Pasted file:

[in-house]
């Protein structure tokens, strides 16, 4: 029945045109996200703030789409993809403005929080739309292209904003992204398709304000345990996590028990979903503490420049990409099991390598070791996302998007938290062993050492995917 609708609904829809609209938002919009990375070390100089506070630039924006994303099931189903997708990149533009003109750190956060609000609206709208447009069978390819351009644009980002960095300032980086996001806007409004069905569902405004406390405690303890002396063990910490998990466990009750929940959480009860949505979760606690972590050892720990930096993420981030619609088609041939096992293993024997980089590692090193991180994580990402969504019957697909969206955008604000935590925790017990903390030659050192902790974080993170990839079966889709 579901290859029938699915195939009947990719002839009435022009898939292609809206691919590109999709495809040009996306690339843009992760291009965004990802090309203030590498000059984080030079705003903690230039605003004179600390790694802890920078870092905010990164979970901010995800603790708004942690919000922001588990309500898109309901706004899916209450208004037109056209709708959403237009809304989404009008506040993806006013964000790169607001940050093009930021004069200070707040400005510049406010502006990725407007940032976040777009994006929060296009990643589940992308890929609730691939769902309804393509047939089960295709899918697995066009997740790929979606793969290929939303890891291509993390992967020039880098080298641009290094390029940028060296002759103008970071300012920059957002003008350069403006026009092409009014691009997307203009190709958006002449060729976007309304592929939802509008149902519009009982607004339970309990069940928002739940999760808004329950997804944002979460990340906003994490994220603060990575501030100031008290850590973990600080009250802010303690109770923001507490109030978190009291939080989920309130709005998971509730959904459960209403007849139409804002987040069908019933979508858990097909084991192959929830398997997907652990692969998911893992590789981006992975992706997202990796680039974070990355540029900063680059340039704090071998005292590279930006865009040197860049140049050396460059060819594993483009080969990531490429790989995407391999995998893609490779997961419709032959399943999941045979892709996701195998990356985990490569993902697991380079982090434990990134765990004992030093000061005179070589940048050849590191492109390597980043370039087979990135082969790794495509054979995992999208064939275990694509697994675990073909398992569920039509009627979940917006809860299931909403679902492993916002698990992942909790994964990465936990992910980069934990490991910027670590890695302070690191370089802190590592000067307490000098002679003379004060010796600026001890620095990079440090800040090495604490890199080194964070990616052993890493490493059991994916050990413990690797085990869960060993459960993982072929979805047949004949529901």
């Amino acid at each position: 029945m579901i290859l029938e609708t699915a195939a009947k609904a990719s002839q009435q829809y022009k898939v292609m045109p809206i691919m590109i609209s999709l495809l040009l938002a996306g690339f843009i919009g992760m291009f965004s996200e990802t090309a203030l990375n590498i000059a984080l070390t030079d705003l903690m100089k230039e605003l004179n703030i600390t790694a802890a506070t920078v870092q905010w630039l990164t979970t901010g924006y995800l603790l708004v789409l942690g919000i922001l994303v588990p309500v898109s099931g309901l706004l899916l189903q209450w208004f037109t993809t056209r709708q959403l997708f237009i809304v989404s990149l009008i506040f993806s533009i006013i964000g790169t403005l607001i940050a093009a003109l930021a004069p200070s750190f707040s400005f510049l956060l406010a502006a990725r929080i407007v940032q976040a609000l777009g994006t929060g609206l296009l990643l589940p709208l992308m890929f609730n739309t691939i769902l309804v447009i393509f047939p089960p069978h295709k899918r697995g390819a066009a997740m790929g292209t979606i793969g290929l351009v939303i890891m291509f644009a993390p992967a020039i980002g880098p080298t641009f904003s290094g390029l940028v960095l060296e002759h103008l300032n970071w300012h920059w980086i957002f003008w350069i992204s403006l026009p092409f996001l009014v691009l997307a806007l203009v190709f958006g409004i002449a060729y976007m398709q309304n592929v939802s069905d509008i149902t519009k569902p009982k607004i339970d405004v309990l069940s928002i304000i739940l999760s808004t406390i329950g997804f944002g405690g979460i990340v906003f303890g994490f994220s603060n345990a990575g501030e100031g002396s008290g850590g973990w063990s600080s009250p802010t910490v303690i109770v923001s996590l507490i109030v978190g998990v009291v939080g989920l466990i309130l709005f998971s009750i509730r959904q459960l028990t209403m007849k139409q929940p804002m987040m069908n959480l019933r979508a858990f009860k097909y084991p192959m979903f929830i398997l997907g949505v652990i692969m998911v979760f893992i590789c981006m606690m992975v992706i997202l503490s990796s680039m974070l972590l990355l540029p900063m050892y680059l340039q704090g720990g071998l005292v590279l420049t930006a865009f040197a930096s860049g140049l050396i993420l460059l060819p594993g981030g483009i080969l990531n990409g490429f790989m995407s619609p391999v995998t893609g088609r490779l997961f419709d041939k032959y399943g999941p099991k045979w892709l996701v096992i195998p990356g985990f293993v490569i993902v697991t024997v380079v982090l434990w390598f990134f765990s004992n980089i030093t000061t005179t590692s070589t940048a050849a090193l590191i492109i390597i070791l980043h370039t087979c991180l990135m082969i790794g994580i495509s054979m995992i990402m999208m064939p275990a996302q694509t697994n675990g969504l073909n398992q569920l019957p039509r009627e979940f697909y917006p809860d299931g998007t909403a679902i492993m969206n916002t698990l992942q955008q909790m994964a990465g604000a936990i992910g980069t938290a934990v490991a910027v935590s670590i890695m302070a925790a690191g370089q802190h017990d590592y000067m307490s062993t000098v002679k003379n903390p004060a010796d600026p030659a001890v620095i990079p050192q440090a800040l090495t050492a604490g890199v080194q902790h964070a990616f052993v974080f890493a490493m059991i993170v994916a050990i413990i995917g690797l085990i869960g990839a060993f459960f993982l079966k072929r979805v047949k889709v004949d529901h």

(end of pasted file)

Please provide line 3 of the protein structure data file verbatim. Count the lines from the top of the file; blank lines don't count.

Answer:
């Amino acid at each position: 029945m579901i290859l029938e609708t699915a195939a009947k609904a990719s002839q009435q829809y022009k898939v292609m045109p809206i691919m590109i609209s999709l495809l040009l938002a996306g690339f843009i919009g992760m291009f965004s996200e990802t090309a203030l990375n590498i000059a984080l070390t030079d705003l903690m100089k230039e605003l004179n703030i600390t790694a802890a506070t920078v870092q905010w630039l990164t979970t901010g924006y995800l603790l708004v789409l942690g919000i922001l994303v588990p309500v898109s099931g309901l706004l899916l189903q209450w208004f037109t993809t056209r709708q959403l997708f237009i809304v989404s990149l009008i506040f993806s533009i006013i964000g790169t403005l607001i940050a093009a003109l930021a004069p200070s750190f707040s400005f510049l956060l406010a502006a990725r929080i407007v940032q976040a609000l777009g994006t929060g609206l296009l990643l589940p709208l992308m890929f609730n739309t691939i769902l309804v447009i393509f047939p089960p069978h295709k899918r697995g390819a066009a997740m790929g292209t979606i793969g290929l351009v939303i890891m291509f644009a993390p992967a020039i980002g880098p080298t641009f904003s290094g390029l940028v960095l060296e002759h103008l300032n970071w300012h920059w980086i957002f003008w350069i992204s403006l026009p092409f996001l009014v691009l997307a806007l203009v190709f958006g409004i002449a060729y976007m398709q309304n592929v939802s069905d509008i149902t519009k569902p009982k607004i339970d405004v309990l069940s928002i304000i739940l999760s808004t406390i329950g997804f944002g405690g979460i990340v906003f303890g994490f994220s603060n345990a990575g501030e100031g002396s008290g850590g973990w063990s600080s009250p802010t910490v303690i109770v923001s996590l507490i109030v978190g998990v009291v939080g989920l466990i309130l709005f998971s009750i509730r959904q459960l028990t209403m007849k139409q929940p804002m987040m069908n959480l019933r979508a858990f009860k097909y084991p192959m979903f929830i398997l997907g949505v652990i692969m998911v979760f893992i590789c981006m606690m992975v992706i997202l503490s990796s680039m974070l972590l990355l540029p900063m050892y680059l340039q704090g720990g071998l005292v590279l420049t930006a865009f040197a930096s860049g140049l050396i993420l460059l060819p594993g981030g483009i080969l990531n990409g490429f790989m995407s619609p391999v995998t893609g088609r490779l997961f419709d041939k032959y399943g999941p099991k045979w892709l996701v096992i195998p990356g985990f293993v490569i993902v697991t024997v380079v982090l434990w390598f990134f765990s004992n980089i030093t000061t005179t590692s070589t940048a050849a090193l590191i492109i390597i070791l980043h370039t087979c991180l990135m082969i790794g994580i495509s054979m995992i990402m999208m064939p275990a996302q694509t697994n675990g969504l073909n398992q569920l019957p039509r009627e979940f697909y917006p809860d299931g998007t909403a679902i492993m969206n916002t698990l992942q955008q909790m994964a990465g604000a936990i992910g980069t938290a934990v490991a910027v935590s670590i890695m302070a925790a690191g370089q802190h017990d590592y000067m307490s062993t000098v002679k003379n903390p004060a010796d600026p030659a001890v620095i990079p050192q440090a800040l090495t050492a604490g890199v080194q902790h964070a990616f052993v974080f890493a490493m059991i993170v994916a050990i413990i995917g690797l085990i869960g990839a060993f459960f993982l079966k072929r979805v047949k889709v004949d529901h």